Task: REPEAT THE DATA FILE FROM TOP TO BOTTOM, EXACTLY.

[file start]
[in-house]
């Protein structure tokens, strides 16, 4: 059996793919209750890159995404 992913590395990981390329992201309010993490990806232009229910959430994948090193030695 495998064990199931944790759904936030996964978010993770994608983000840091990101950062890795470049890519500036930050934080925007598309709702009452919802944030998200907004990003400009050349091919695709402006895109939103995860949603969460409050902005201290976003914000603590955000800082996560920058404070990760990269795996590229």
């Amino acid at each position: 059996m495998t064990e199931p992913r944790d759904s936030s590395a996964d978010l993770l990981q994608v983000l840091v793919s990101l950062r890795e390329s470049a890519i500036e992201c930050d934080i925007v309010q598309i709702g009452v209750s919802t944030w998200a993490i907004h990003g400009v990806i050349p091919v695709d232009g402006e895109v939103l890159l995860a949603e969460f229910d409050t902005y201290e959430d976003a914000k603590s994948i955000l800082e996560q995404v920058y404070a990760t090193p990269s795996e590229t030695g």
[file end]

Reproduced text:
[in-house]
């Protein structure tokens, strides 16, 4: 059996793919209750890159995404 992913590395990981390329992201309010993490990806232009229910959430994948090193030695 495998064990199931944790759904936030996964978010993770994608983000840091990101950062890795470049890519500036930050934080925007598309709702009452919802944030998200907004990003400009050349091919695709402006895109939103995860949603969460409050902005201290976003914000603590955000800082996560920058404070990760990269795996590229």
């Amino acid at each position: 059996m495998t064990e199931p992913r944790d759904s936030s590395a996964d978010l993770l990981q994608v983000l840091v793919s990101l950062r890795e390329s470049a890519i500036e992201c930050d934080i925007v309010q598309i709702g009452v209750s919802t944030w998200a993490i907004h990003g400009v990806i050349p091919v695709d232009g402006e895109v939103l890159l995860a949603e969460f229910d409050t902005y201290e959430d976003a914000k603590s994948i955000l800082e996560q995404v920058y404070a990760t090193p990269s795996e590229t030695g």